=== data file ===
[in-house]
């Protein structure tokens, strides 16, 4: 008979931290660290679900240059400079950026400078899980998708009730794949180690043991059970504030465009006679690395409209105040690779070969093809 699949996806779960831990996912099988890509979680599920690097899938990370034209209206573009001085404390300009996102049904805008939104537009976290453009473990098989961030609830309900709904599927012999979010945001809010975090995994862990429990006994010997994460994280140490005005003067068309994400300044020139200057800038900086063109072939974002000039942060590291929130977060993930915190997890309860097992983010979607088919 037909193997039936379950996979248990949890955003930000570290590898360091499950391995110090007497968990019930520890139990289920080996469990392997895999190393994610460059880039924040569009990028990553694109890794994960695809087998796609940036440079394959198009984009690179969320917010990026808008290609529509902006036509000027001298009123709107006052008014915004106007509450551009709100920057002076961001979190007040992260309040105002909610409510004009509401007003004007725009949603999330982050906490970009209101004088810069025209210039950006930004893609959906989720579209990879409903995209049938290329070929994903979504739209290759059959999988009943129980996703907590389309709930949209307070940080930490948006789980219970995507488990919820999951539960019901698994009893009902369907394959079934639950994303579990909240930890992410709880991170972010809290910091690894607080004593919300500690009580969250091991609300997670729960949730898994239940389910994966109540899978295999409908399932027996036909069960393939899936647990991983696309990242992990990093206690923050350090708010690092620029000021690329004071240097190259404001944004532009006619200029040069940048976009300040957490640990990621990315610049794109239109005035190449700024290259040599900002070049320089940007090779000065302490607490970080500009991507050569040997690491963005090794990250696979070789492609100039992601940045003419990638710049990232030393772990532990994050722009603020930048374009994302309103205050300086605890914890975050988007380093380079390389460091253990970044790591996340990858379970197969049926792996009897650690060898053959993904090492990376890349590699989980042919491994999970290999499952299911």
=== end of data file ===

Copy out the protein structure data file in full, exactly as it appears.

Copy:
[in-house]
């Protein structure tokens, strides 16, 4: 008979931290660290679900240059400079950026400078899980998708009730794949180690043991059970504030465009006679690395409209105040690779070969093809 699949996806779960831990996912099988890509979680599920690097899938990370034209209206573009001085404390300009996102049904805008939104537009976290453009473990098989961030609830309900709904599927012999979010945001809010975090995994862990429990006994010997994460994280140490005005003067068309994400300044020139200057800038900086063109072939974002000039942060590291929130977060993930915190997890309860097992983010979607088919 037909193997039936379950996979248990949890955003930000570290590898360091499950391995110090007497968990019930520890139990289920080996469990392997895999190393994610460059880039924040569009990028990553694109890794994960695809087998796609940036440079394959198009984009690179969320917010990026808008290609529509902006036509000027001298009123709107006052008014915004106007509450551009709100920057002076961001979190007040992260309040105002909610409510004009509401007003004007725009949603999330982050906490970009209101004088810069025209210039950006930004893609959906989720579209990879409903995209049938290329070929994903979504739209290759059959999988009943129980996703907590389309709930949209307070940080930490948006789980219970995507488990919820999951539960019901698994009893009902369907394959079934639950994303579990909240930890992410709880991170972010809290910091690894607080004593919300500690009580969250091991609300997670729960949730898994239940389910994966109540899978295999409908399932027996036909069960393939899936647990991983696309990242992990990093206690923050350090708010690092620029000021690329004071240097190259404001944004532009006619200029040069940048976009300040957490640990990621990315610049794109239109005035190449700024290259040599900002070049320089940007090779000065302490607490970080500009991507050569040997690491963005090794990250696979070789492609100039992601940045003419990638710049990232030393772990532990994050722009603020930048374009994302309103205050300086605890914890975050988007380093380079390389460091253990970044790591996340990858379970197969049926792996009897650690060898053959993904090492990376890349590699989980042919491994999970290999499952299911």